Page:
My house sits on 1.3 acres and on the side of a hill. My agent has done a great job by hiring a photographer and highlighting my “park like” yard. My backyard is small, but the side yard is large with a fire pit and can be accessed from a walk-out basement. Families with young children are looking at this yard and saying it is not good for kids because ‘mom’ cannot look out the window over the sink and see her kids playing in the yard. I am a Master Gardener and my landscaping is beautiful and in good shape with high quality plants. Buyers are making a long term decision based on a short time decision. The feedback from the last 5 showings say, the house is beautiful but they don’t like the yard. I cannot change the lay of the land…any suggestions????
I totally agree the backyard and garage are almost as important as the rest of the home. I hadn’t heard that National Home Improvement Survey stat but I’ll certainly use it to help motivate some sellers to put a little money and time into staging their backyard.
Todd, I’m a gardener so I look for backyard pics when I’m looking for a home. I can’t imagine I’m the only one yet Realtors don’t seem to get that we are out here. Hopefully you all will start showing us the yards. . .especially in regions where gardening is popular.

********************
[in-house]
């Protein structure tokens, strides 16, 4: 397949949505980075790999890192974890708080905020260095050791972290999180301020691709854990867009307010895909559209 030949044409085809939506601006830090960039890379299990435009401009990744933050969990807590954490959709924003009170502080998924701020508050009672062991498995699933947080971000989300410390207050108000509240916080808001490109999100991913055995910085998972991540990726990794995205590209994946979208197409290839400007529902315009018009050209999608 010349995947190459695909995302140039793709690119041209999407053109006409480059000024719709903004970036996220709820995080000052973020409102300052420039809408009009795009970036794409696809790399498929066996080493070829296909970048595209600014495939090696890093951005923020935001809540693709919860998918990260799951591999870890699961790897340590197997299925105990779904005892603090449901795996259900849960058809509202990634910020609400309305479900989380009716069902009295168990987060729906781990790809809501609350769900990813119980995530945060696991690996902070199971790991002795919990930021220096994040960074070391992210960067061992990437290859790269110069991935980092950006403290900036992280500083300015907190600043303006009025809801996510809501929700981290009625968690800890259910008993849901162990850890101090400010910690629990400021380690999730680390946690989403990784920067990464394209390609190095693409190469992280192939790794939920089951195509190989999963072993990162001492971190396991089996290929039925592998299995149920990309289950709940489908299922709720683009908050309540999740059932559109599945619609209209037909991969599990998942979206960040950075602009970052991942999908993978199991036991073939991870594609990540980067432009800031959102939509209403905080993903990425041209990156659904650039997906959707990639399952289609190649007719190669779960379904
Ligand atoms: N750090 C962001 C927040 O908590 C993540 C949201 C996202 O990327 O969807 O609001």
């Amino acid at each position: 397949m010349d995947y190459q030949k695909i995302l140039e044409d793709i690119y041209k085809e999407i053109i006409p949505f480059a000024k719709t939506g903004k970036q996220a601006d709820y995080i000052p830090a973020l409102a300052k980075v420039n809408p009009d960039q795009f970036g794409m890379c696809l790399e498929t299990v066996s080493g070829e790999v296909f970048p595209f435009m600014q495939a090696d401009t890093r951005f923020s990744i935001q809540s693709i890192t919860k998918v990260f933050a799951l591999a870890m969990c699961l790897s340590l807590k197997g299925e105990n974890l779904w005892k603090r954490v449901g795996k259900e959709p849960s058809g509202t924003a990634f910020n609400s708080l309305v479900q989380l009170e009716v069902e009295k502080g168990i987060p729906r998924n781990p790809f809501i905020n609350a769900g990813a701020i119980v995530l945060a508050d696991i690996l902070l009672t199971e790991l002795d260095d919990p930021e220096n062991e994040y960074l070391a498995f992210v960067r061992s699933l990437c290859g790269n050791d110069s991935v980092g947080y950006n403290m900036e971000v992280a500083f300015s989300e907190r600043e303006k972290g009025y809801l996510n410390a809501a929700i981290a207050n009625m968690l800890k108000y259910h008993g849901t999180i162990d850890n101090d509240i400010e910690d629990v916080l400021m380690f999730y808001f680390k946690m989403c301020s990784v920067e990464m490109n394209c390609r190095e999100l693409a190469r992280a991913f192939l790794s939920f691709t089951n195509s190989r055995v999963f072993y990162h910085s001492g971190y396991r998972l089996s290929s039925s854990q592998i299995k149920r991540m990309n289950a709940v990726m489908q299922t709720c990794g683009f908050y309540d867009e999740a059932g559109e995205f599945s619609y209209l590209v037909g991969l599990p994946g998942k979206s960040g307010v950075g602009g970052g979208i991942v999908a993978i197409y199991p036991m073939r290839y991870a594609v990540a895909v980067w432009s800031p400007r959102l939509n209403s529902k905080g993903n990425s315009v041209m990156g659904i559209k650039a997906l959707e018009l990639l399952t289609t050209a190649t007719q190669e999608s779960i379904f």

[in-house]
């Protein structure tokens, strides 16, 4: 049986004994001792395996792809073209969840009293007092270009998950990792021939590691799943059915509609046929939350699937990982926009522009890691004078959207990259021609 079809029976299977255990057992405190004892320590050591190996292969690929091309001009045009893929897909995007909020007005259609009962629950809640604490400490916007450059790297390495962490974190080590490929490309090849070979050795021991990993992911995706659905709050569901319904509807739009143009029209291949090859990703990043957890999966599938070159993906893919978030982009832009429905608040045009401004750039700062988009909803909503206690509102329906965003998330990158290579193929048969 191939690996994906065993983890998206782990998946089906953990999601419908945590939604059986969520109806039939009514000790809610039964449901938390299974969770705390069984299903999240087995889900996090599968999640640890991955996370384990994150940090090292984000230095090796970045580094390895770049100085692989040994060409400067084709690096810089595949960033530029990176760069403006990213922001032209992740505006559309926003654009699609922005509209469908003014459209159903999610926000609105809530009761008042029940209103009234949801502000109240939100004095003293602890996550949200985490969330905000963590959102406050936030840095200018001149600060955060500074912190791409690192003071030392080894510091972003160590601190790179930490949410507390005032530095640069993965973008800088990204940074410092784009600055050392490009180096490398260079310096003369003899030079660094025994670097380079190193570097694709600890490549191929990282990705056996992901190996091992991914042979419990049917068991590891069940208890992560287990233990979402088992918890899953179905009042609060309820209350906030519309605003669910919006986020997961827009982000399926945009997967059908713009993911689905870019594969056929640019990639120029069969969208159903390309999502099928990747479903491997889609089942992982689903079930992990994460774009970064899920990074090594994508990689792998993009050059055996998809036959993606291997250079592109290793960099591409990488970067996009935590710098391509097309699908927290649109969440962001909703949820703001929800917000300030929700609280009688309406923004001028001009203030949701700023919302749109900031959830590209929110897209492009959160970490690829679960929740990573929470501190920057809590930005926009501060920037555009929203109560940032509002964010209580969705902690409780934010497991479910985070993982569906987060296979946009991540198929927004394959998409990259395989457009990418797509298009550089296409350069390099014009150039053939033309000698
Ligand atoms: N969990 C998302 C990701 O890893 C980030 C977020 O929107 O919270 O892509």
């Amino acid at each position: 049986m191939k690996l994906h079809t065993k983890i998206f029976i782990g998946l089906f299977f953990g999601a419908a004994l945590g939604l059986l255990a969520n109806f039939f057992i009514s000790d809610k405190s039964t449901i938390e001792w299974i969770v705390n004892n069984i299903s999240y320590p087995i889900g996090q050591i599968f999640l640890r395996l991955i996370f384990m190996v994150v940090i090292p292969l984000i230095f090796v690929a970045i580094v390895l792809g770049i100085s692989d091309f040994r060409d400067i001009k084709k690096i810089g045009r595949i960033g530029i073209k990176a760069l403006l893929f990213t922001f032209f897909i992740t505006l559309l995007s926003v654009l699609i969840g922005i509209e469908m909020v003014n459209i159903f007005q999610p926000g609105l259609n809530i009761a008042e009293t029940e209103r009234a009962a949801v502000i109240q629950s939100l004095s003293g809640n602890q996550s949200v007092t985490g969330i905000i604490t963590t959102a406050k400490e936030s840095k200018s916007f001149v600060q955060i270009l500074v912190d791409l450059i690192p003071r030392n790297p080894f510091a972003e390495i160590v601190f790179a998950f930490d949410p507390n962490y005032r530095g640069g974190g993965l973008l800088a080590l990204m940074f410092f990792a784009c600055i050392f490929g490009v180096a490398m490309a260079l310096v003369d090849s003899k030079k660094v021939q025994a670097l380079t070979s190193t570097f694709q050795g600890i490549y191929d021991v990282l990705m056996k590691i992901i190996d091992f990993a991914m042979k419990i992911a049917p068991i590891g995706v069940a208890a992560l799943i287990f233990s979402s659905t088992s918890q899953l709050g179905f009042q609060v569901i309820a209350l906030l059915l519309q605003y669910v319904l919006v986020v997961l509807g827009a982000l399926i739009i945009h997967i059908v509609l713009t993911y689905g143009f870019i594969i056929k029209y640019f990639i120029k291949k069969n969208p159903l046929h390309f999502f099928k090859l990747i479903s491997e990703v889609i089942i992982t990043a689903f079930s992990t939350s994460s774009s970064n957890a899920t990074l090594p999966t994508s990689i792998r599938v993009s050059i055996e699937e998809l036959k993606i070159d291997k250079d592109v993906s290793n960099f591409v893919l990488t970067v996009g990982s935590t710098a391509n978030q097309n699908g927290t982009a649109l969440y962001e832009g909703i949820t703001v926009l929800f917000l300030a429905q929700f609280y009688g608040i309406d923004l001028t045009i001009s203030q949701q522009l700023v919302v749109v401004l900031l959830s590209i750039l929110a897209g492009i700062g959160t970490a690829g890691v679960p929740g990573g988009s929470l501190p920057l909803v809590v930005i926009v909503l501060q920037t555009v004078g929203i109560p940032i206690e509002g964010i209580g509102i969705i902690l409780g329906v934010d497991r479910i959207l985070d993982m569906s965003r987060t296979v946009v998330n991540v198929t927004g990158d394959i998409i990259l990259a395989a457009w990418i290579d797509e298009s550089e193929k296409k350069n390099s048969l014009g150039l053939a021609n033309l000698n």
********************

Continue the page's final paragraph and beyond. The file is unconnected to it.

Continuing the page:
very true, staging the exterior of your home is as important as staging the interiors. It is sad that some people overlook the exteriors when staging. Keep in mind that unmainteined exteriors can be a deal breaker to some homebuhyers!!!!!
I know for myself that when looking for homes online if the agent didn’t post photos of the yard I didn’t look at the house. I love gardening and I think lots of homebuyers do.
If you are a homeowner trying to sell a house with a nice yard, insist that your agent includes photos.
I think people by a place to live first. So if you need more information about the property you like you always can get it from the listing agent or website owner.
You have a point, Michael, but remember: there are far too many other homes listed for which the agent took the time to photograph ALL the features. Homebuyers typically won’t waste time asking for more information if they can find what they’re looking for just by clicking to the next home.